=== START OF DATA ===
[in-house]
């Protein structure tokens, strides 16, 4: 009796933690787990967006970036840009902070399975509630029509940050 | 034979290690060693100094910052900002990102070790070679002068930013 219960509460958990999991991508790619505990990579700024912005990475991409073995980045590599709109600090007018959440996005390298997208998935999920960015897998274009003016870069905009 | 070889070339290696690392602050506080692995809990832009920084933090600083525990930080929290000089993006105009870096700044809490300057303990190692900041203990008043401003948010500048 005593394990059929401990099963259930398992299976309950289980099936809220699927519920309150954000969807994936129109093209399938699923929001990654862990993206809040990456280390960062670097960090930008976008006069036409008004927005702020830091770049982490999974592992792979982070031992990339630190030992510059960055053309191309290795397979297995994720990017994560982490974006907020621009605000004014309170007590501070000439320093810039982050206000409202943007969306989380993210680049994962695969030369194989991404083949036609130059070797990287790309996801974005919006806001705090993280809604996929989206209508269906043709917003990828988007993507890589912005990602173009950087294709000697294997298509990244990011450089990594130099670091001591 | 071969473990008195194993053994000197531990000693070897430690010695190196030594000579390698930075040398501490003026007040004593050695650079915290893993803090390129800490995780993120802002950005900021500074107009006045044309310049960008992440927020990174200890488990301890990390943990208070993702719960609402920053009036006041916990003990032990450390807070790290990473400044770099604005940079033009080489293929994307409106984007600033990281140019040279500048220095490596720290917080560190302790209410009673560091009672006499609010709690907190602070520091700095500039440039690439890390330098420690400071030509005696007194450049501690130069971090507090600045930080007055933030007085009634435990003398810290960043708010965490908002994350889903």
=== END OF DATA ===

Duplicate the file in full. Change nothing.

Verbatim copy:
[in-house]
């Protein structure tokens, strides 16, 4: 009796933690787990967006970036840009902070399975509630029509940050 | 034979290690060693100094910052900002990102070790070679002068930013 219960509460958990999991991508790619505990990579700024912005990475991409073995980045590599709109600090007018959440996005390298997208998935999920960015897998274009003016870069905009 | 070889070339290696690392602050506080692995809990832009920084933090600083525990930080929290000089993006105009870096700044809490300057303990190692900041203990008043401003948010500048 005593394990059929401990099963259930398992299976309950289980099936809220699927519920309150954000969807994936129109093209399938699923929001990654862990993206809040990456280390960062670097960090930008976008006069036409008004927005702020830091770049982490999974592992792979982070031992990339630190030992510059960055053309191309290795397979297995994720990017994560982490974006907020621009605000004014309170007590501070000439320093810039982050206000409202943007969306989380993210680049994962695969030369194989991404083949036609130059070797990287790309996801974005919006806001705090993280809604996929989206209508269906043709917003990828988007993507890589912005990602173009950087294709000697294997298509990244990011450089990594130099670091001591 | 071969473990008195194993053994000197531990000693070897430690010695190196030594000579390698930075040398501490003026007040004593050695650079915290893993803090390129800490995780993120802002950005900021500074107009006045044309310049960008992440927020990174200890488990301890990390943990208070993702719960609402920053009036006041916990003990032990450390807070790290990473400044770099604005940079033009080489293929994307409106984007600033990281140019040279500048220095490596720290917080560190302790209410009673560091009672006499609010709690907190602070520091700095500039440039690439890390330098420690400071030509005696007194450049501690130069971090507090600045930080007055933030007085009634435990003398810290960043708010965490908002994350889903």